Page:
When Sarah Hendrickson first started ski jumping, around age 7, she had no idea it wasn’t an Olympic sport for women.
"I just purely did it because I loved it," Hendrickson, 19, told The Huffington Post last week.
She fell in love with the feeling of flying, which is pretty much what ski jumping is: speeding down the takeoff ramp, uncoiling and shooting into the open air at 60 mph. She was immediately taken with the sheer exhilaration of the sport, and today describes it "like nothing else in the world. All my problems, when I'm ski jumping, kind of melt away."
Ski jumping has been a staple of the Winter Olympics since 1924, but this year's games in Sochi are the first to allow women to participate, thanks to a long tradition of speculation and pseudoscience about the supposed health risks of the sport.
One of the most frequently cited objections -- the claim that ski jumping would harm women's reproductive systems -- didn't, in fact, hold an ounce of truth. Yet as recently as 2005, International Ski Federation president and International Olympics Committee member Gian Franco Kasper said that women’s ski jumping "seems not to be appropriate from a medical point of view."
Now that those theories have been thoroughly debunked, we're finally getting a chance to see what we've been missing, and to witness a historic group of women from around the world prove the doubters wrong.
Hendrickson, who hails from Park City, Utah, is one of those women. She arrived in Sochi as the reigning world champion in women's ski jumping. She also arrived with injuries: a torn ACL, an MCL that was ripped off her bone and a torn meniscus, the result of a brutal crash in August.
Last week, Hendrickson finished a disappointing 21st out of 40 in the first ever women's Olympic ski jump, leaving her, as Paul Myerberg put it in USA Today, as part of an American team "savoring the symbolism of the moment rather than Winter Games glory."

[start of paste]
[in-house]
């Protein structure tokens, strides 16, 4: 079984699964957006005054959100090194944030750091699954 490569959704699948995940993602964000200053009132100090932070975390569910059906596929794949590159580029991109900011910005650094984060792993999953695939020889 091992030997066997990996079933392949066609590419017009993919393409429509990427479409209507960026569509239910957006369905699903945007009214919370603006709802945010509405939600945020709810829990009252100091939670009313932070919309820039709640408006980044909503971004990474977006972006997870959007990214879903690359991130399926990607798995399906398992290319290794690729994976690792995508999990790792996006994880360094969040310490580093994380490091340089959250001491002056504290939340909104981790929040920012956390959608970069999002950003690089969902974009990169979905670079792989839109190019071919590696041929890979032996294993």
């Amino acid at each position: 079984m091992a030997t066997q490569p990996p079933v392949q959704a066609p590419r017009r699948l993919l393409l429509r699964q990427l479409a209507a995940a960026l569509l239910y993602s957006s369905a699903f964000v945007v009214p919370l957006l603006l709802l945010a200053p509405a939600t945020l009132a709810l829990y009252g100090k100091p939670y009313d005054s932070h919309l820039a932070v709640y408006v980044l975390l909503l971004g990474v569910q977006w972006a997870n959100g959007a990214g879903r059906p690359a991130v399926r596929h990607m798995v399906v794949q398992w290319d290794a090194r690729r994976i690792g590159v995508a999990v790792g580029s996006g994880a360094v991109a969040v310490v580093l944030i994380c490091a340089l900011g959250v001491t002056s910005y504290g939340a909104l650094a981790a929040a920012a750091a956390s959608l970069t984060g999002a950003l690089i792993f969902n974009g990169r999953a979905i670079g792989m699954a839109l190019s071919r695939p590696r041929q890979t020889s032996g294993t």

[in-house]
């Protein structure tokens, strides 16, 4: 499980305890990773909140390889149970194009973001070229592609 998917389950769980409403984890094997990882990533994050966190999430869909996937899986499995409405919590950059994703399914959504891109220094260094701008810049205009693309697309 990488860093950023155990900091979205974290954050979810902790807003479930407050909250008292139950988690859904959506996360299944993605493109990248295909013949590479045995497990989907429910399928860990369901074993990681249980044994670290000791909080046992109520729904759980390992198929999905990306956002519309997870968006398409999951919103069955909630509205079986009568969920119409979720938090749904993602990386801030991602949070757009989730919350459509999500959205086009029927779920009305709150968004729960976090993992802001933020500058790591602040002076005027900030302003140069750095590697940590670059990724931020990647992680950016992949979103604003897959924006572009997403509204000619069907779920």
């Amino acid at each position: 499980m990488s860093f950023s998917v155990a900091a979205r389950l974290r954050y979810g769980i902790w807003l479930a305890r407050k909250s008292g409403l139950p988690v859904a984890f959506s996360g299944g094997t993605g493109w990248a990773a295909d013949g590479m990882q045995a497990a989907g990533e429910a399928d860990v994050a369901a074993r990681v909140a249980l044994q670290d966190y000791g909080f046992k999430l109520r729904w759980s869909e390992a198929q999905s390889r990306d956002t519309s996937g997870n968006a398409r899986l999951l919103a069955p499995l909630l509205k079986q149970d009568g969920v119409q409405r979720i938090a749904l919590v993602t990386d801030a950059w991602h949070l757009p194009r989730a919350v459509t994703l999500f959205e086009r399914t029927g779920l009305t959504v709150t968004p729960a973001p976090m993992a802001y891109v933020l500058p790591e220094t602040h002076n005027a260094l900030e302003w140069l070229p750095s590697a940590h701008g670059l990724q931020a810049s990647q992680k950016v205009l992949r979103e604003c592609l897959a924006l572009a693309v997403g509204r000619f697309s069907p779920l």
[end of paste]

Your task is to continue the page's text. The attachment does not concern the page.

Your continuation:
Though Hendrickson fell short of the gold, she took the long view during her conversation with HuffPost.
"I just hope that people look up to me and follow their dreams as I did," she said. "Because we were told 'no' many times and I was told 'no' after my knee injury."
Ski jumping was approved for women in 2011, following a 2008 lawsuit led by Lindsey Van and Jessica Jerome, who were Hendrickson’s teammates this year.
Even though things didn’t turn out the way she’d hoped, the eyes of the sports world will probably be on Hendrickson for some time. As Kelly Whiteside wrote in USA Today, Hendrickson is "the present and future of her sport."
The significance of this year's games -- and her own role as the first jumper in the event, and thus the first female ski jumper in Olympics history -- isn't lost on Hendrickson.
"I didn't have the results that I wanted, but it was just a privilege to be a part of it," she said. "I mean, to be considered a pioneer is pretty crazy at the age of 19."
Until the 2018 games roll around, Hendrickson will have plenty to keep her busy, both on the course and off, having recently inked a sponsorship deal with Frosted Flakes. And with her first Olympic experience behind her, Hendrickson's advice to young athletes is this: "Make a dream, fall in love with a sport that you really feel passionate about. I still show up at the hill because I love it. I don't do it because of the media or because of the sponsors. You have to find passion for something you love. That will show in the results. My journey is really just beginning with this event."
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